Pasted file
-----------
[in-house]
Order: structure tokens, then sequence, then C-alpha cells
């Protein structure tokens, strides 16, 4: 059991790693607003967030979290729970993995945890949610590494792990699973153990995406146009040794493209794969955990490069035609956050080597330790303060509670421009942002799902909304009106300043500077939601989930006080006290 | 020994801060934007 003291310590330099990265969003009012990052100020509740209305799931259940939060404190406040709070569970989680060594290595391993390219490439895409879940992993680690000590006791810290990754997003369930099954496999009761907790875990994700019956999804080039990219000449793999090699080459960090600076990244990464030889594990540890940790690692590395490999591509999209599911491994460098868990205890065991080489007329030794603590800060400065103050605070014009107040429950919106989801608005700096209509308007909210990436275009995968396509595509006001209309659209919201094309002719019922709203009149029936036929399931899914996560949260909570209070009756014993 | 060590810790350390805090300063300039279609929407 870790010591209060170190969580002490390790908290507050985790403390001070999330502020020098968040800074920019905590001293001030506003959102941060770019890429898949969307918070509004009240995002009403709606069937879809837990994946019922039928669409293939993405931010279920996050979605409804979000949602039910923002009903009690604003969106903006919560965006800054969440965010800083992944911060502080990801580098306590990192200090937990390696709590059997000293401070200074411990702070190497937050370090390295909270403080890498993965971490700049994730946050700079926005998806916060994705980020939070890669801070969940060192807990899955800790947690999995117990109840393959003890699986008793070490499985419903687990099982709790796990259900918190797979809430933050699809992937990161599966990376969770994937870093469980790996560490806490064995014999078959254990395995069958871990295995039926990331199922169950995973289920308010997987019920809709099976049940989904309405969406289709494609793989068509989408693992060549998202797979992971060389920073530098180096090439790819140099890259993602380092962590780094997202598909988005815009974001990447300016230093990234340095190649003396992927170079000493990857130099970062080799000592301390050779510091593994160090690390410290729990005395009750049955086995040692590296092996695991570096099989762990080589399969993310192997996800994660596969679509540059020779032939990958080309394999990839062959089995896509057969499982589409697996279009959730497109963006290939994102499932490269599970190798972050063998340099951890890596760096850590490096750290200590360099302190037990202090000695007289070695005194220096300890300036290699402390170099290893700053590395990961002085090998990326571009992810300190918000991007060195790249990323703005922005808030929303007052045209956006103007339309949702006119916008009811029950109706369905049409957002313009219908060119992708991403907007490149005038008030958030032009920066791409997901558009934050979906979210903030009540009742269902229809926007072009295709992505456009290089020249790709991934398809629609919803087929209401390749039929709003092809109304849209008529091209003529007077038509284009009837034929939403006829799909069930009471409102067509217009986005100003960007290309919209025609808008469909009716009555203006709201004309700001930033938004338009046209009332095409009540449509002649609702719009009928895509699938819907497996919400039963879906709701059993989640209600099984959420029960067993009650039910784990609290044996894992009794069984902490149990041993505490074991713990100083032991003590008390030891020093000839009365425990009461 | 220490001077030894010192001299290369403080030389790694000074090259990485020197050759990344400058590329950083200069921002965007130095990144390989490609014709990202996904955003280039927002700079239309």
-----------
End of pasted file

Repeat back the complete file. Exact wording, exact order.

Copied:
[in-house]
Order: structure tokens, then sequence, then C-alpha cells
């Protein structure tokens, strides 16, 4: 059991790693607003967030979290729970993995945890949610590494792990699973153990995406146009040794493209794969955990490069035609956050080597330790303060509670421009942002799902909304009106300043500077939601989930006080006290 | 020994801060934007 003291310590330099990265969003009012990052100020509740209305799931259940939060404190406040709070569970989680060594290595391993390219490439895409879940992993680690000590006791810290990754997003369930099954496999009761907790875990994700019956999804080039990219000449793999090699080459960090600076990244990464030889594990540890940790690692590395490999591509999209599911491994460098868990205890065991080489007329030794603590800060400065103050605070014009107040429950919106989801608005700096209509308007909210990436275009995968396509595509006001209309659209919201094309002719019922709203009149029936036929399931899914996560949260909570209070009756014993 | 060590810790350390805090300063300039279609929407 870790010591209060170190969580002490390790908290507050985790403390001070999330502020020098968040800074920019905590001293001030506003959102941060770019890429898949969307918070509004009240995002009403709606069937879809837990994946019922039928669409293939993405931010279920996050979605409804979000949602039910923002009903009690604003969106903006919560965006800054969440965010800083992944911060502080990801580098306590990192200090937990390696709590059997000293401070200074411990702070190497937050370090390295909270403080890498993965971490700049994730946050700079926005998806916060994705980020939070890669801070969940060192807990899955800790947690999995117990109840393959003890699986008793070490499985419903687990099982709790796990259900918190797979809430933050699809992937990161599966990376969770994937870093469980790996560490806490064995014999078959254990395995069958871990295995039926990331199922169950995973289920308010997987019920809709099976049940989904309405969406289709494609793989068509989408693992060549998202797979992971060389920073530098180096090439790819140099890259993602380092962590780094997202598909988005815009974001990447300016230093990234340095190649003396992927170079000493990857130099970062080799000592301390050779510091593994160090690390410290729990005395009750049955086995040692590296092996695991570096099989762990080589399969993310192997996800994660596969679509540059020779032939990958080309394999990839062959089995896509057969499982589409697996279009959730497109963006290939994102499932490269599970190798972050063998340099951890890596760096850590490096750290200590360099302190037990202090000695007289070695005194220096300890300036290699402390170099290893700053590395990961002085090998990326571009992810300190918000991007060195790249990323703005922005808030929303007052045209956006103007339309949702006119916008009811029950109706369905049409957002313009219908060119992708991403907007490149005038008030958030032009920066791409997901558009934050979906979210903030009540009742269902229809926007072009295709992505456009290089020249790709991934398809629609919803087929209401390749039929709003092809109304849209008529091209003529007077038509284009009837034929939403006829799909069930009471409102067509217009986005100003960007290309919209025609808008469909009716009555203006709201004309700001930033938004338009046209009332095409009540449509002649609702719009009928895509699938819907497996919400039963879906709701059993989640209600099984959420029960067993009650039910784990609290044996894992009794069984902490149990041993505490074991713990100083032991003590008390030891020093000839009365425990009461 | 220490001077030894010192001299290369403080030389790694000074090259990485020197050759990344400058590329950083200069921002965007130095990144390989490609014709990202996904955003280039927002700079239309």